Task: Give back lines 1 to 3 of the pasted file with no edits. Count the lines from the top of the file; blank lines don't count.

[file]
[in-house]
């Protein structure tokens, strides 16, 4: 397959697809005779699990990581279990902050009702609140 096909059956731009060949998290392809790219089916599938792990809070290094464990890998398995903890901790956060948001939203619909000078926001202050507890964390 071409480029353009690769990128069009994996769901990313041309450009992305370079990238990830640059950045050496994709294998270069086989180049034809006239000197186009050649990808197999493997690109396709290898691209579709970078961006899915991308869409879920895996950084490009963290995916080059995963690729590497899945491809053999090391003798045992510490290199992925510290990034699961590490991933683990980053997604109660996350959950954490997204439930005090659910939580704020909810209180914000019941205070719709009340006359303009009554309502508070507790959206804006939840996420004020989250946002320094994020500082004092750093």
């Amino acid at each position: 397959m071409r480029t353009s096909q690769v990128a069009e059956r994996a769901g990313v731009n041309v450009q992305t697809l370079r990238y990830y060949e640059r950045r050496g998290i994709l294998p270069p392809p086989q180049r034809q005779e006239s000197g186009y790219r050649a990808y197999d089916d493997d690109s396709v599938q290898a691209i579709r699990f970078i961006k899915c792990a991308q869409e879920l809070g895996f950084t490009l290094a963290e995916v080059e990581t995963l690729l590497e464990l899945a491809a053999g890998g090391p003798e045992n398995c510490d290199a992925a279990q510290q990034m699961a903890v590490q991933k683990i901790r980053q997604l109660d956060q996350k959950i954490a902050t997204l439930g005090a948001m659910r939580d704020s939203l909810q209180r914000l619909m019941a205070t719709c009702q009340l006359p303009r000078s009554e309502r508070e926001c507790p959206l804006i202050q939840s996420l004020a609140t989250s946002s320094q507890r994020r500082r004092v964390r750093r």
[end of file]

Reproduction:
[in-house]
């Protein structure tokens, strides 16, 4: 397959697809005779699990990581279990902050009702609140 096909059956731009060949998290392809790219089916599938792990809070290094464990890998398995903890901790956060948001939203619909000078926001202050507890964390 071409480029353009690769990128069009994996769901990313041309450009992305370079990238990830640059950045050496994709294998270069086989180049034809006239000197186009050649990808197999493997690109396709290898691209579709970078961006899915991308869409879920895996950084490009963290995916080059995963690729590497899945491809053999090391003798045992510490290199992925510290990034699961590490991933683990980053997604109660996350959950954490997204439930005090659910939580704020909810209180914000019941205070719709009340006359303009009554309502508070507790959206804006939840996420004020989250946002320094994020500082004092750093």
């Amino acid at each position: 397959m071409r480029t353009s096909q690769v990128a069009e059956r994996a769901g990313v731009n041309v450009q992305t697809l370079r990238y990830y060949e640059r950045r050496g998290i994709l294998p270069p392809p086989q180049r034809q005779e006239s000197g186009y790219r050649a990808y197999d089916d493997d690109s396709v599938q290898a691209i579709r699990f970078i961006k899915c792990a991308q869409e879920l809070g895996f950084t490009l290094a963290e995916v080059e990581t995963l690729l590497e464990l899945a491809a053999g890998g090391p003798e045992n398995c510490d290199a992925a279990q510290q990034m699961a903890v590490q991933k683990i901790r980053q997604l109660d956060q996350k959950i954490a902050t997204l439930g005090a948001m659910r939580d704020s939203l909810q209180r914000l619909m019941a205070t719709c009702q009340l006359p303009r000078s009554e309502r508070e926001c507790p959206l804006i202050q939840s996420l004020a609140t989250s946002s320094q507890r994020r500082r004092v964390r750093r």